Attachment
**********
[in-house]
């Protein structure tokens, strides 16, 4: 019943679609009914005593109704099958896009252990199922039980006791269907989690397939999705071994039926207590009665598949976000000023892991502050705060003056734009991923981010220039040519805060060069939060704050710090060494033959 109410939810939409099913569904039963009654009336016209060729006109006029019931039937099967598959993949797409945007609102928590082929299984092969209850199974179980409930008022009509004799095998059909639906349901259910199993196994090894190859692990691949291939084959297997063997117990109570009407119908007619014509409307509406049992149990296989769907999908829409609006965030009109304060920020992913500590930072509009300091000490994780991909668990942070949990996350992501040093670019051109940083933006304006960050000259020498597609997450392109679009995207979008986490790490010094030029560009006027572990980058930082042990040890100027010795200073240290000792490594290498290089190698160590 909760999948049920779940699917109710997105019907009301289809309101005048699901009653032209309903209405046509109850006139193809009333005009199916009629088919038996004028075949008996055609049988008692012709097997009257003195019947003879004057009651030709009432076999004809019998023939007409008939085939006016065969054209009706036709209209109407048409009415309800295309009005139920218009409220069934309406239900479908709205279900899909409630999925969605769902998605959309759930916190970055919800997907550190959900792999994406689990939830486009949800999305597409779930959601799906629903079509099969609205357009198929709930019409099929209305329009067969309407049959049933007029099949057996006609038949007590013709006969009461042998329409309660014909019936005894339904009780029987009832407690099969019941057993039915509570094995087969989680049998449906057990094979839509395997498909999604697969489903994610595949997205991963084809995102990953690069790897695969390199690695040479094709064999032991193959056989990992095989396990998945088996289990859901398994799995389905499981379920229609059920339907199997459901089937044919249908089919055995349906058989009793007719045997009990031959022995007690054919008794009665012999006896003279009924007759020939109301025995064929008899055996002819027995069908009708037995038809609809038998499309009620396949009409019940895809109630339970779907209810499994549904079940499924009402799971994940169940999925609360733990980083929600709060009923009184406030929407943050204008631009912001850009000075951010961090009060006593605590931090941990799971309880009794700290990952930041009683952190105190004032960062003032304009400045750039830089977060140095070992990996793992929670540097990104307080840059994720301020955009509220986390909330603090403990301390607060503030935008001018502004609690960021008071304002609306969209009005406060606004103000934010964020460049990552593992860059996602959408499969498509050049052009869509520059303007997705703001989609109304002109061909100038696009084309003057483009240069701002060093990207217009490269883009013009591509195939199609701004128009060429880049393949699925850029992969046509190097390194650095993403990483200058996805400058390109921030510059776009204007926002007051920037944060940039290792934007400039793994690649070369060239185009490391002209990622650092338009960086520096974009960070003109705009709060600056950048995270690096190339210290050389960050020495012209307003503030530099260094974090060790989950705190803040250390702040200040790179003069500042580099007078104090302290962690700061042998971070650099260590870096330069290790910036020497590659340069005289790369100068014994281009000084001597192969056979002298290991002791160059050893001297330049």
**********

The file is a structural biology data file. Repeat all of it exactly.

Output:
[in-house]
């Protein structure tokens, strides 16, 4: 019943679609009914005593109704099958896009252990199922039980006791269907989690397939999705071994039926207590009665598949976000000023892991502050705060003056734009991923981010220039040519805060060069939060704050710090060494033959 109410939810939409099913569904039963009654009336016209060729006109006029019931039937099967598959993949797409945007609102928590082929299984092969209850199974179980409930008022009509004799095998059909639906349901259910199993196994090894190859692990691949291939084959297997063997117990109570009407119908007619014509409307509406049992149990296989769907999908829409609006965030009109304060920020992913500590930072509009300091000490994780991909668990942070949990996350992501040093670019051109940083933006304006960050000259020498597609997450392109679009995207979008986490790490010094030029560009006027572990980058930082042990040890100027010795200073240290000792490594290498290089190698160590 909760999948049920779940699917109710997105019907009301289809309101005048699901009653032209309903209405046509109850006139193809009333005009199916009629088919038996004028075949008996055609049988008692012709097997009257003195019947003879004057009651030709009432076999004809019998023939007409008939085939006016065969054209009706036709209209109407048409009415309800295309009005139920218009409220069934309406239900479908709205279900899909409630999925969605769902998605959309759930916190970055919800997907550190959900792999994406689990939830486009949800999305597409779930959601799906629903079509099969609205357009198929709930019409099929209305329009067969309407049959049933007029099949057996006609038949007590013709006969009461042998329409309660014909019936005894339904009780029987009832407690099969019941057993039915509570094995087969989680049998449906057990094979839509395997498909999604697969489903994610595949997205991963084809995102990953690069790897695969390199690695040479094709064999032991193959056989990992095989396990998945088996289990859901398994799995389905499981379920229609059920339907199997459901089937044919249908089919055995349906058989009793007719045997009990031959022995007690054919008794009665012999006896003279009924007759020939109301025995064929008899055996002819027995069908009708037995038809609809038998499309009620396949009409019940895809109630339970779907209810499994549904079940499924009402799971994940169940999925609360733990980083929600709060009923009184406030929407943050204008631009912001850009000075951010961090009060006593605590931090941990799971309880009794700290990952930041009683952190105190004032960062003032304009400045750039830089977060140095070992990996793992929670540097990104307080840059994720301020955009509220986390909330603090403990301390607060503030935008001018502004609690960021008071304002609306969209009005406060606004103000934010964020460049990552593992860059996602959408499969498509050049052009869509520059303007997705703001989609109304002109061909100038696009084309003057483009240069701002060093990207217009490269883009013009591509195939199609701004128009060429880049393949699925850029992969046509190097390194650095993403990483200058996805400058390109921030510059776009204007926002007051920037944060940039290792934007400039793994690649070369060239185009490391002209990622650092338009960086520096974009960070003109705009709060600056950048995270690096190339210290050389960050020495012209307003503030530099260094974090060790989950705190803040250390702040200040790179003069500042580099007078104090302290962690700061042998971070650099260590870096330069290790910036020497590659340069005289790369100068014994281009000084001597192969056979002298290991002791160059050893001297330049």